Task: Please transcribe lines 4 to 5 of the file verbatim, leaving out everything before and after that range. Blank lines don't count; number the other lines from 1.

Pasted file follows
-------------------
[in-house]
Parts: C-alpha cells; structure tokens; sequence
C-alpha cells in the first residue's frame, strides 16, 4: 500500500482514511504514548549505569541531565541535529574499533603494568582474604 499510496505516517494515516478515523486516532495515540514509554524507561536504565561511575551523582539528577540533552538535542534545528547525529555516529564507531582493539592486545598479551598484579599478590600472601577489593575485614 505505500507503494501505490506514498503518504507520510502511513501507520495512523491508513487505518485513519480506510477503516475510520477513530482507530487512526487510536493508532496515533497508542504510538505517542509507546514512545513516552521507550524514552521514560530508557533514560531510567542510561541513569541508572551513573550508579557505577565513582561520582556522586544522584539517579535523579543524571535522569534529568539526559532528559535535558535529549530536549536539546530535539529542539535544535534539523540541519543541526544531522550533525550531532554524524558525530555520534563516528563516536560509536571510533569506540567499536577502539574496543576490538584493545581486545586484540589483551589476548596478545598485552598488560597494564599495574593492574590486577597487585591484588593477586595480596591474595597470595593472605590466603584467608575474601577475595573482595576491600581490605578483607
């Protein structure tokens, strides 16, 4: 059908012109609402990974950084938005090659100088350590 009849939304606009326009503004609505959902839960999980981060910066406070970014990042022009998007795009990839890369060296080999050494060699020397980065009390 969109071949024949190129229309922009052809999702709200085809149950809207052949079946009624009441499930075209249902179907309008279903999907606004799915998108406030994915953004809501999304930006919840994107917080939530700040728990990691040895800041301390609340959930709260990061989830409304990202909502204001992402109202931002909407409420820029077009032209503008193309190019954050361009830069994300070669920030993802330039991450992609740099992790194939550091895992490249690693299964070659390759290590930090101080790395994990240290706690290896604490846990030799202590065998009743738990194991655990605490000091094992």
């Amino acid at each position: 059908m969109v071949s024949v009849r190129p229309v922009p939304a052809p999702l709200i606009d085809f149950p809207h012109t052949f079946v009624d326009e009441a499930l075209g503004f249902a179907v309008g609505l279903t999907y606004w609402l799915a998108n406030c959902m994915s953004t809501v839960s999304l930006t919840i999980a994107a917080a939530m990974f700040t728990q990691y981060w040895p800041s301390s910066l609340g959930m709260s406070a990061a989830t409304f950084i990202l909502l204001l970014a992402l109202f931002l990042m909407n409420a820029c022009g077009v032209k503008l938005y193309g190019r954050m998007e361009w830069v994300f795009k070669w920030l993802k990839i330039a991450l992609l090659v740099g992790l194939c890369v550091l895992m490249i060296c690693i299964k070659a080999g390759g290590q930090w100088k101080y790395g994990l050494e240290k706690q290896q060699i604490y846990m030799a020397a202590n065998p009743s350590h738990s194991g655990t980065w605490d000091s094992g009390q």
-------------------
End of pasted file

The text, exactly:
């Protein structure tokens, strides 16, 4: 059908012109609402990974950084938005090659100088350590 009849939304606009326009503004609505959902839960999980981060910066406070970014990042022009998007795009990839890369060296080999050494060699020397980065009390 969109071949024949190129229309922009052809999702709200085809149950809207052949079946009624009441499930075209249902179907309008279903999907606004799915998108406030994915953004809501999304930006919840994107917080939530700040728990990691040895800041301390609340959930709260990061989830409304990202909502204001992402109202931002909407409420820029077009032209503008193309190019954050361009830069994300070669920030993802330039991450992609740099992790194939550091895992490249690693299964070659390759290590930090101080790395994990240290706690290896604490846990030799202590065998009743738990194991655990605490000091094992």
């Amino acid at each position: 059908m969109v071949s024949v009849r190129p229309v922009p939304a052809p999702l709200i606009d085809f149950p809207h012109t052949f079946v009624d326009e009441a499930l075209g503004f249902a179907v309008g609505l279903t999907y606004w609402l799915a998108n406030c959902m994915s953004t809501v839960s999304l930006t919840i999980a994107a917080a939530m990974f700040t728990q990691y981060w040895p800041s301390s910066l609340g959930m709260s406070a990061a989830t409304f950084i990202l909502l204001l970014a992402l109202f931002l990042m909407n409420a820029c022009g077009v032209k503008l938005y193309g190019r954050m998007e361009w830069v994300f795009k070669w920030l993802k990839i330039a991450l992609l090659v740099g992790l194939c890369v550091l895992m490249i060296c690693i299964k070659a080999g390759g290590q930090w100088k101080y790395g994990l050494e240290k706690q290896q060699i604490y846990m030799a020397a202590n065998p009743s350590h738990s194991g655990t980065w605490d000091s094992g009390q």